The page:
One of the difficulties that always presents itself to those who seek to change social systems and cultural practices is the push—pull tension between what you should do and what you can do.
It works like this…
All social systems (thankfully) have built in “shock absorbers” which make them pretty hard to change.
Imagine waking up tomorrow and finding out that we were all supposed to drive on the other side of the road. What a dangerous mess that would create!
Most social systems, most of the time are able to integrate small changes (some of which really do make a difference to the people concerned) as long as those changes leave the underlying system intact.
We can make these small changes and we should make them whenever we can BUT…
Small changes rarely have to power to alter the fundamental problems that plague us. They address symptoms rather than the disease.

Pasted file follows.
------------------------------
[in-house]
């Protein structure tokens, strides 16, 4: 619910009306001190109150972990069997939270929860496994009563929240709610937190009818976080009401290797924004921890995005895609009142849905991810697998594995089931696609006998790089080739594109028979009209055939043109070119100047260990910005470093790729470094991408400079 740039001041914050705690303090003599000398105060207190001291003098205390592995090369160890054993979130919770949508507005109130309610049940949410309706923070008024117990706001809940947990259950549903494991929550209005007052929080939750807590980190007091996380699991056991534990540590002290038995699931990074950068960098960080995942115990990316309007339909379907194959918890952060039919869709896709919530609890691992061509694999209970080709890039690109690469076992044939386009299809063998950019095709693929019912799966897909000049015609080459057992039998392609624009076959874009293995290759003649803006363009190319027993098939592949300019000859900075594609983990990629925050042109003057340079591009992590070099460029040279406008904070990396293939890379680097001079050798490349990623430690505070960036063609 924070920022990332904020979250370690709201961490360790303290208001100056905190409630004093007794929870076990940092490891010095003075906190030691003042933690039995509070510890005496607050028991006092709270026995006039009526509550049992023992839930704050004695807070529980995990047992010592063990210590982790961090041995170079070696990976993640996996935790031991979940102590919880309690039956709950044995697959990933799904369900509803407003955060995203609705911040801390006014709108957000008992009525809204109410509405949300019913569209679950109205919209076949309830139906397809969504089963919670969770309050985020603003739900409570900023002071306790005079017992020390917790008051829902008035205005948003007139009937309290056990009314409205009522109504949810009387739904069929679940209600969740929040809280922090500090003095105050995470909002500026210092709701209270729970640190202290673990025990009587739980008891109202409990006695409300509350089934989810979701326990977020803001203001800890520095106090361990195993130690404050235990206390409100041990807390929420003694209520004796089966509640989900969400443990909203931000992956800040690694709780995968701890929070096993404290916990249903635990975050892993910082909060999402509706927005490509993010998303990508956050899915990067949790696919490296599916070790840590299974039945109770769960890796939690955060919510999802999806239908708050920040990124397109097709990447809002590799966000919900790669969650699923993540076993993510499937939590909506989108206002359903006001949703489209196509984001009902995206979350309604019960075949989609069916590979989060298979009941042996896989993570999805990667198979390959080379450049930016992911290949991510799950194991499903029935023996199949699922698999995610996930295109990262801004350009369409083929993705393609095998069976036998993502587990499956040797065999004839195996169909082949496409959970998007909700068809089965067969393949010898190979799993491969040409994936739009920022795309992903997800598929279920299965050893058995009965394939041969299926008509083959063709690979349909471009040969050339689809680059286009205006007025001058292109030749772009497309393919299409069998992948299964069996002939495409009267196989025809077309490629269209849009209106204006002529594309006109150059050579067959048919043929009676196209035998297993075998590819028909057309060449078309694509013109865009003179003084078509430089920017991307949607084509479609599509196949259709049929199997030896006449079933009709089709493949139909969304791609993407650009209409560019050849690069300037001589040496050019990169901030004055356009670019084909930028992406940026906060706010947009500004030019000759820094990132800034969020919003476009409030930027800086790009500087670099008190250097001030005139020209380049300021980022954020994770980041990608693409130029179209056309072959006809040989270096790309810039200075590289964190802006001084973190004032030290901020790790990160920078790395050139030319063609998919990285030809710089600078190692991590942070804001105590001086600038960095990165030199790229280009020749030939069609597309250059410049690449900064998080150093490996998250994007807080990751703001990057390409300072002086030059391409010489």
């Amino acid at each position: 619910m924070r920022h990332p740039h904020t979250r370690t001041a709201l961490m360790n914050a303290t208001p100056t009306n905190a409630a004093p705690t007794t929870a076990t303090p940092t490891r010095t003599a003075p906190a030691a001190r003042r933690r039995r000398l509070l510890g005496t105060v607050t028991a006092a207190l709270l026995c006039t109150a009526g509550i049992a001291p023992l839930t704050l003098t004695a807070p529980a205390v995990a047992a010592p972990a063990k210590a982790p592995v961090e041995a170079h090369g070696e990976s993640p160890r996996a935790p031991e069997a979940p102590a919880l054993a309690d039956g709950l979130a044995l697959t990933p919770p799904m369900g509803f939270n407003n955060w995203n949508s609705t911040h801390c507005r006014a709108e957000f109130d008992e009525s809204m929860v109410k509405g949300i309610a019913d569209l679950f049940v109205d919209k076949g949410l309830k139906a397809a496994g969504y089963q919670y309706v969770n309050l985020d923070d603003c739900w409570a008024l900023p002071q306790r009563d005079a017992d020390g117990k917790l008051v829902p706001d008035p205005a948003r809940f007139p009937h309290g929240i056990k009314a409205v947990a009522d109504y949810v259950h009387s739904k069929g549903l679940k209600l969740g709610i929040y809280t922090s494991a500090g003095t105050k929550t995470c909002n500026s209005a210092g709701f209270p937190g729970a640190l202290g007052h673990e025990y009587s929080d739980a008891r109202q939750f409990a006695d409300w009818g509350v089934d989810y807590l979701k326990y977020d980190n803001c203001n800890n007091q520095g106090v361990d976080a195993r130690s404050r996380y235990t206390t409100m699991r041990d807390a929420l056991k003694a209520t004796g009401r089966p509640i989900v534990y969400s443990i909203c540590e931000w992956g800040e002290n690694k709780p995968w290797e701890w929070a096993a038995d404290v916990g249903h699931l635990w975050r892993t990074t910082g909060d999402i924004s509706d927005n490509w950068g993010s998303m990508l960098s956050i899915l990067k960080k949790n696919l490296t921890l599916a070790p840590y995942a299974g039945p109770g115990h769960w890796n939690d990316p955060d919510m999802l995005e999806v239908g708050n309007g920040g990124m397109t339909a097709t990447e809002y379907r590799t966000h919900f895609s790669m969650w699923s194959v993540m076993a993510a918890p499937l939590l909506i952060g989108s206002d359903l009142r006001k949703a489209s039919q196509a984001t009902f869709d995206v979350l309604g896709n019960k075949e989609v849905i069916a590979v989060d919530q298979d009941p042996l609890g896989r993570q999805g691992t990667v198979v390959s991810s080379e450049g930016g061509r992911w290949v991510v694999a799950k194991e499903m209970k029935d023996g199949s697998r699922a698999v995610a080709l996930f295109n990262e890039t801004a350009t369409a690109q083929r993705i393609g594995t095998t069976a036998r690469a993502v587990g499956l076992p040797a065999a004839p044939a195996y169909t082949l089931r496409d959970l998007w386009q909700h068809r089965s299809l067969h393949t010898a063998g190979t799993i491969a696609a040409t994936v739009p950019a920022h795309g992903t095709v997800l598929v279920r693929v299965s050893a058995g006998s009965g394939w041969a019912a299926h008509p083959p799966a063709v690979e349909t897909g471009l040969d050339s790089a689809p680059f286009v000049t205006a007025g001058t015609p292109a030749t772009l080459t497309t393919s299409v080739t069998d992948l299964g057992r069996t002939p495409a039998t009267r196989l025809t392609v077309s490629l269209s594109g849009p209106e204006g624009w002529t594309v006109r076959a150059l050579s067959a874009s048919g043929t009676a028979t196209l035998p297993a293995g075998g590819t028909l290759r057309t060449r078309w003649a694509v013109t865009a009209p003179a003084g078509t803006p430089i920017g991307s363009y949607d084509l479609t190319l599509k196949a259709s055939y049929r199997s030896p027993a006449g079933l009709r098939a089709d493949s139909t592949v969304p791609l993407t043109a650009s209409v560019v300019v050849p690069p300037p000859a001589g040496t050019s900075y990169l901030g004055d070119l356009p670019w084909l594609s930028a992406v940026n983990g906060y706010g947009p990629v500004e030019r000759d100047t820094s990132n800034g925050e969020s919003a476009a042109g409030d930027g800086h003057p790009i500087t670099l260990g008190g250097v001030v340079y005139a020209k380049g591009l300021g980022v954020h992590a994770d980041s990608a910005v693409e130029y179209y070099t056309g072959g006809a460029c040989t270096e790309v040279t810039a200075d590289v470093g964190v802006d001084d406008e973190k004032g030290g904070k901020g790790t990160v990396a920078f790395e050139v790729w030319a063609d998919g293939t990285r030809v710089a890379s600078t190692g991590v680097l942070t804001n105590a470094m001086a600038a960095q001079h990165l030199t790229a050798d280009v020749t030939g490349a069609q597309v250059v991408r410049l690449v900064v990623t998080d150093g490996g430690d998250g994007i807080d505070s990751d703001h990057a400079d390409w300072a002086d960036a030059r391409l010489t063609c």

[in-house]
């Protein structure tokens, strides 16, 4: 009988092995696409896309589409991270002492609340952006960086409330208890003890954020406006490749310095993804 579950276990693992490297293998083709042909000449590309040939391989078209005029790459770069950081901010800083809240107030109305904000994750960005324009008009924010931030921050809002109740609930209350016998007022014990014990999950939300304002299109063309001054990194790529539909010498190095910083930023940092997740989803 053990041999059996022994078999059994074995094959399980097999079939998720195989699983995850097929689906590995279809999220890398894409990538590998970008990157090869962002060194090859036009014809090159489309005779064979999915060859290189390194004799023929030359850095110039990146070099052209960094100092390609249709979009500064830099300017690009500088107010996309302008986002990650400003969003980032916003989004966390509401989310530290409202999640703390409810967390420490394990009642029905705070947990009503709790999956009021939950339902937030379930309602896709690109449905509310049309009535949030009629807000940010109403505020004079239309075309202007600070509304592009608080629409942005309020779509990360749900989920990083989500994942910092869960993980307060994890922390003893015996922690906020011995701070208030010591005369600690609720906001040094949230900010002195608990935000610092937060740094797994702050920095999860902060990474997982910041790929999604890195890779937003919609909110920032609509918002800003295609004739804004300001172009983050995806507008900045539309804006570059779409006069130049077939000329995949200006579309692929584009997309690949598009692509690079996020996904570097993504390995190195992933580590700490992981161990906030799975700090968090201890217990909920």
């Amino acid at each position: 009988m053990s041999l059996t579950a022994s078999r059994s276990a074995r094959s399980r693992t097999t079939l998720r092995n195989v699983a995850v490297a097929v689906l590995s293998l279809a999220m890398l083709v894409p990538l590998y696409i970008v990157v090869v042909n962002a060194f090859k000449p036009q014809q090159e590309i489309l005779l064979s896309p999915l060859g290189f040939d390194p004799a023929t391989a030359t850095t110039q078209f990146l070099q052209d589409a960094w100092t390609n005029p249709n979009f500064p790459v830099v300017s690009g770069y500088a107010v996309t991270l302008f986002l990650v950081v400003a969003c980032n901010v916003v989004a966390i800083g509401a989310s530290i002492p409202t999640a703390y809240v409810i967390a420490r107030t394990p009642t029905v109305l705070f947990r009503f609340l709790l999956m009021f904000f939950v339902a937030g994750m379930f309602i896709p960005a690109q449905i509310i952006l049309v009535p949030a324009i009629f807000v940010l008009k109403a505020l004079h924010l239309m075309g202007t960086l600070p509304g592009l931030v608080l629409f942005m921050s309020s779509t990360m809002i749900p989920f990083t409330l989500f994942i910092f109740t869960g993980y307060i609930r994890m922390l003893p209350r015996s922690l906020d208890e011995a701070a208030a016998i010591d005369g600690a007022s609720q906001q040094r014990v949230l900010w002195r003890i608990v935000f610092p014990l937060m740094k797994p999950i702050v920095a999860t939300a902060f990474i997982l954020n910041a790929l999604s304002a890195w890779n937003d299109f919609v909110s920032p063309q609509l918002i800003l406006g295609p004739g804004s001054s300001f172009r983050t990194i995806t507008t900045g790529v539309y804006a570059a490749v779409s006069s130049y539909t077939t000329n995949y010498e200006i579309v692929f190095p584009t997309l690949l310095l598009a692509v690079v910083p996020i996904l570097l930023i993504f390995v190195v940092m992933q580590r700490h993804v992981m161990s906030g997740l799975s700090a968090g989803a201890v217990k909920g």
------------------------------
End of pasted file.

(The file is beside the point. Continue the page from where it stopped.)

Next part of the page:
What we can do, however, is use the small changes (and the good they can do) to ILLUSTRATE the root causes of the problem.
For example, too many people living in too many institutions live get enough food and water and medicine but lack the essential ingredients needed for a life worth living.
Amazing things happen when these people get free and open access to simple things like music, touch, pets, children and the outdoors.
That is very nice!
But these successes should always lead us to ask deeper questions and ask more pointed questions.
Why would so many good people be consigned to a life bereft of these simple pleasure?
What are the unquestioned assumptions that led to this state of affairs?
How deep does the rabbit hole go?
When we choose to go down that hole, we find that it is the pervasive bigotry of ageism that at the root of the problem.
While we can and should do the simple, common sense things that are necessary to make life better for the victims of ageism, but we must never be lulled into assuming that is good enough.
The terrible decaying presence of ageism lies at the root of this evil. It is the story behind the story.